eyes, maybe lightening up some of this areas right around here. So one, two, one, two. The lighter those key areas are, the less I’m gonna see the wrinkles. So a client like this, if
they’re a little cautious about their wrinkles
and they wanna go ahead and maybe lightening those things down, I’m gonna add one more layer. Retouchers, close your eyes. You never saw this. I’m gonna add a new layer. I’m gonna go to my Clone Stamp tool. Head over to lighten. And I don’t want to eliminate wrinkles. If you do that, he looks
like a porcelain doll. All we’re gonna do is old my option key, go to a lighter area,
drag over those wrinkles, same thing on the opposite side. I’m gonna change my
blend mode on layer one, so this is gonna be wrinkles to lighten, and now I’m only
manipulating the darker tones to make them lighter. I’m not changing the lighter
tones to make them darker. The difference is one, two, one, two. Where do you guys see the
change in the overall wrinkles? So we’re lightening some of those areas. So we’re not eliminating them. By lightening them,
they look less intense, and we’re able to focus
more so on his skin. In a couple seconds, this
is what we have so far. Two, one, two. It’s a very simple way
to get a lot of impact in your image in a way
that’s gonna help you just focus on those key areas. If you need anything additional to that, I would start, and again,
just so you guys know, as my perspective, (thumping mic) I forgot that this was here. In my perspective, as I’m
looking around this image, I would absolutely remove any dry skin I would see in the image. This bothers me. He doesn’t need to know that
I’m gonna eliminate that. I wouldn’t remove areas like this, because he’s had that all his life. Unless he asked me to go
ahead and eliminate that, that’s not something I
would go ahead and do. I would probably, anything
that I see around these areas, I wouldn’t eliminate unless he’s asked me. Blemishes like pimples and things, I would go ahead and remove. Just a very basic way to
look at this as well is, again, anything that is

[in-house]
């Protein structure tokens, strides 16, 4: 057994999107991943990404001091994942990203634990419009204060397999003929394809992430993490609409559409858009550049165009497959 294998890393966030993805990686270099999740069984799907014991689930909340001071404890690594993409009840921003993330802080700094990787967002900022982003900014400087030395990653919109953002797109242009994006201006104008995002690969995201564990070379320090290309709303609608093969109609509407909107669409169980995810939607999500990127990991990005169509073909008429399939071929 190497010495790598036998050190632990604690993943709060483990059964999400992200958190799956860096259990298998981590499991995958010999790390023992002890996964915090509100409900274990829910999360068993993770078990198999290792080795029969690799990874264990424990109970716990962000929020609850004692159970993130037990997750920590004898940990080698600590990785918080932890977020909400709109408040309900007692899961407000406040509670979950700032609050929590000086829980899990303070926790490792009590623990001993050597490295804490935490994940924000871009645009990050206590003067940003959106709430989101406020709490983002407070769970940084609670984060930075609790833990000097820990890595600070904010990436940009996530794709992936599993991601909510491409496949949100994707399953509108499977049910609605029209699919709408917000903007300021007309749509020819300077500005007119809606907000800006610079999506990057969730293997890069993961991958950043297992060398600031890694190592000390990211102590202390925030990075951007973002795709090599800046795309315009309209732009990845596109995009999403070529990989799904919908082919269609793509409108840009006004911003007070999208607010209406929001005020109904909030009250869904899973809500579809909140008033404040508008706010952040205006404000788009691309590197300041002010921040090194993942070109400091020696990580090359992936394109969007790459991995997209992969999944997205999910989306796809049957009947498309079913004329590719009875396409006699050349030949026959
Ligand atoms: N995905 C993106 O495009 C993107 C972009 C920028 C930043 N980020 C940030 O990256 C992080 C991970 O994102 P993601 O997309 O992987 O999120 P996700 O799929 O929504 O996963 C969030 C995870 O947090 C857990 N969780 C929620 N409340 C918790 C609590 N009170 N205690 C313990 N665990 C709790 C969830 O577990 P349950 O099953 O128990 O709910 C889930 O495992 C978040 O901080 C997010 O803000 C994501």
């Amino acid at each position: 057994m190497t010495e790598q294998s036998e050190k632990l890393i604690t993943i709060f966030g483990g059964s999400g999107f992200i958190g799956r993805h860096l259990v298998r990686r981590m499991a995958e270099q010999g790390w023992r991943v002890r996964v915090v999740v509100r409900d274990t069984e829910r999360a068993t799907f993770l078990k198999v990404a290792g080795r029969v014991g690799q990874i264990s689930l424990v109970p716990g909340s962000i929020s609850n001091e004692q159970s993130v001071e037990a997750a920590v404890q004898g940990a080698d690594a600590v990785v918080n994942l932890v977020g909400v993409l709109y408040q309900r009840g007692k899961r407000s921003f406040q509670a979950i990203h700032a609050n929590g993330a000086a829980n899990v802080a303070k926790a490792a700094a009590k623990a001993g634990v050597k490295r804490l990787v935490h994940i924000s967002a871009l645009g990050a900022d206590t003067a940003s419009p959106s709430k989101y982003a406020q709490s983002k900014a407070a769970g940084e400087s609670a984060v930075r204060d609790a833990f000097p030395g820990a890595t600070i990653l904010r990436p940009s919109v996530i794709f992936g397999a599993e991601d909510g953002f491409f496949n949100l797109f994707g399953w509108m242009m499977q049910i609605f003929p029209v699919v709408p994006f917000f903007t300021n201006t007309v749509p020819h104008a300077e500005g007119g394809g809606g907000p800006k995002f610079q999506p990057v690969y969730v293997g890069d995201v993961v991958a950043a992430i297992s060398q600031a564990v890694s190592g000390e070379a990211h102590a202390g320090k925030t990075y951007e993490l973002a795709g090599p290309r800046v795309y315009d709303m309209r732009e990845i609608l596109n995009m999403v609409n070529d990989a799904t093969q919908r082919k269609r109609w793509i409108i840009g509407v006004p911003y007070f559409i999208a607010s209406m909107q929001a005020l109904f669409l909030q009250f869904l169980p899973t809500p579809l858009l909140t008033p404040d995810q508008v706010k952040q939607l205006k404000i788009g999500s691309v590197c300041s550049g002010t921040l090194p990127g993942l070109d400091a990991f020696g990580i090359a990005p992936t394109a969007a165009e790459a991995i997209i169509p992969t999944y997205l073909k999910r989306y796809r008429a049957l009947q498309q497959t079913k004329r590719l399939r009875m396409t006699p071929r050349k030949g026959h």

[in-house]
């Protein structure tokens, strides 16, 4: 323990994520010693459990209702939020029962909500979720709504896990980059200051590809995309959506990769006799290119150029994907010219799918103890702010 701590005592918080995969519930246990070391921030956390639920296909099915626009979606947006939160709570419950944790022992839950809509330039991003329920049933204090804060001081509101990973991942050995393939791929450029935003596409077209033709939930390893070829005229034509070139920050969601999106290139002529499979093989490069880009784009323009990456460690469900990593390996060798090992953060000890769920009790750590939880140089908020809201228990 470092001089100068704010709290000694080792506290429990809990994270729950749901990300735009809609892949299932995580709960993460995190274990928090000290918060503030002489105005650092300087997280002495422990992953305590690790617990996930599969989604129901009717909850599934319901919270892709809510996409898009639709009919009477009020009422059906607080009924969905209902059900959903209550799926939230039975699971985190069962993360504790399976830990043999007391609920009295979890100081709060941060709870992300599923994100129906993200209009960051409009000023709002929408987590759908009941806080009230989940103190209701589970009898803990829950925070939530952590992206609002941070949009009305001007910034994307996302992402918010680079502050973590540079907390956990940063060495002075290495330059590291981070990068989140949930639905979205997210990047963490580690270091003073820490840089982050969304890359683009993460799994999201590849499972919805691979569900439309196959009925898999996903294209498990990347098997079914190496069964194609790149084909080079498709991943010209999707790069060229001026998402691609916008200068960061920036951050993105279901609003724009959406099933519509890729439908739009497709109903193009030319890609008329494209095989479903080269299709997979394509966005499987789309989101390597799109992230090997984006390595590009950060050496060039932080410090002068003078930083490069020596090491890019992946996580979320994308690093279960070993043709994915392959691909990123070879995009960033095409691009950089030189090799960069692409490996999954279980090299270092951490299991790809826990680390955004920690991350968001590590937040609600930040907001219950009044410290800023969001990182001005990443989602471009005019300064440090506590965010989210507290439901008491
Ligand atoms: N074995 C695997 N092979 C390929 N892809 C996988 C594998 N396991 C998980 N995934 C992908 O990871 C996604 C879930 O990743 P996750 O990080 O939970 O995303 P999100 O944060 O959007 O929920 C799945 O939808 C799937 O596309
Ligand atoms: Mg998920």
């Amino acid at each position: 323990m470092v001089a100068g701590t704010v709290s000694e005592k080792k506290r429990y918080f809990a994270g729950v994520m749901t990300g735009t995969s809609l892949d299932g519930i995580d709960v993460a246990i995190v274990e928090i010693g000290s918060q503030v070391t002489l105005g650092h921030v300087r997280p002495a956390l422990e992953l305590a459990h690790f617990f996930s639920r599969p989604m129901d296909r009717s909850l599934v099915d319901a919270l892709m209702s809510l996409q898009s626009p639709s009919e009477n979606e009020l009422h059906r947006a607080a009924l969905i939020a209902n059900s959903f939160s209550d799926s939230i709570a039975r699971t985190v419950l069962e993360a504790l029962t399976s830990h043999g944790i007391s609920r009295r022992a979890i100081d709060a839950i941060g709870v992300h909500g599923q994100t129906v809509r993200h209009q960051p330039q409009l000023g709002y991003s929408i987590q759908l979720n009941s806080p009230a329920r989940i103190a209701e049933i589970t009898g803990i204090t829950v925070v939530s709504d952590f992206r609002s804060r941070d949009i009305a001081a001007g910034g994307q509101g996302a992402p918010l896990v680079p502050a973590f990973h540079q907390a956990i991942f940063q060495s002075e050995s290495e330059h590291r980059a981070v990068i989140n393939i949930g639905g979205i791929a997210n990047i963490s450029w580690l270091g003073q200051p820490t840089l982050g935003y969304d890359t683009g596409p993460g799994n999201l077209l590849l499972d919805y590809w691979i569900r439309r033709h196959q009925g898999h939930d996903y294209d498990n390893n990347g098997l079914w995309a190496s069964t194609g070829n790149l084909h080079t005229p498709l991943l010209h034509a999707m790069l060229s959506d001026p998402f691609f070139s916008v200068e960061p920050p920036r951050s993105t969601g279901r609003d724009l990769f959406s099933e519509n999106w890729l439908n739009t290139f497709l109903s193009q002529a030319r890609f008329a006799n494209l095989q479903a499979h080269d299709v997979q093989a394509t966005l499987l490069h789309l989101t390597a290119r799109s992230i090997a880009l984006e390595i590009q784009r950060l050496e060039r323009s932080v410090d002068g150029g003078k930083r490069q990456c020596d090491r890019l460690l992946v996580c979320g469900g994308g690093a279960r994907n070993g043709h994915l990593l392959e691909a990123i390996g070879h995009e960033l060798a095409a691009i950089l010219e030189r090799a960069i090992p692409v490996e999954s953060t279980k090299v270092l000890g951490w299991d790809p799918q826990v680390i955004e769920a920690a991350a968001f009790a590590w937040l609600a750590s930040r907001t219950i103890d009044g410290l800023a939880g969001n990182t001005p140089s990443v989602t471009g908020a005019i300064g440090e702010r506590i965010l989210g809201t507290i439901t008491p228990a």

temporary, eliminate. Anything that is permanent, remove. If I wanted to go ahead and
eliminate some of the hairs, men, trimmer, please. (audience laughing) Brand new layer. Healing brush. Make sure that my sample
layer’s current and below. It’s on it’s own independent layer, so we’re gonna say nose hairs. And all I need to do is just
select that specific area. Photoshop does a really good
job at, nose hair selected, at using its algorithms to reduce or eliminate anything that I see there. In a couple quick seconds,
I can eliminate that. Now, it’s on its own independent layer, so if I feel like I did a muddy job, I can just delete those small changes. Notice, I’m not editing
on the original layer. It’s allowing me to
just reduce or eliminate that specific shot. So every change that I make
has its own independent layer, so I can go back to it,
remove it, eliminate it, do what I need to do
for that specific shot. With that, questions,
comments, concerns, complaints? Yes. – [Audience Member] What’s
your workflow for teeth? – Ooh, teeth. This is gonna be fun. Anybody want white teeth? Complete white teeth? Same thing that we did before. Changes are head over to hue saturation. Select these tones
which are yellow or red, depending on what you’re trying to change. In this case, it is yellow, making sure that those are changed. I wouldn’t desaturate. I would use just a slight
more blue or yellow depending on what you’re trying to change, and maybe a tiny bit of
saturation from there. Now, I’ve changed all
the yellows in the image, so I wanna make sure that my layer mask is inverted and I’m just
working on the teeth, and I can do that by just doing this. You see the whitening happening already, because I added a slight blue. So one, two, one, two. Again, two, one, two. No one’s ever gonna find
him in a missing report. If he went missing, no
one’s gonna know who he is. (audience laughing) Anyway, I digress. I think we have one minute left. I just wanna thank each
and every one of you for being part of the
class and for your time and attention and waking up at
seven o’clock in the morning. Thank you guys for your
time, and I hope you have an amazing MAX. (audience clapping) Take care. (upbeat music)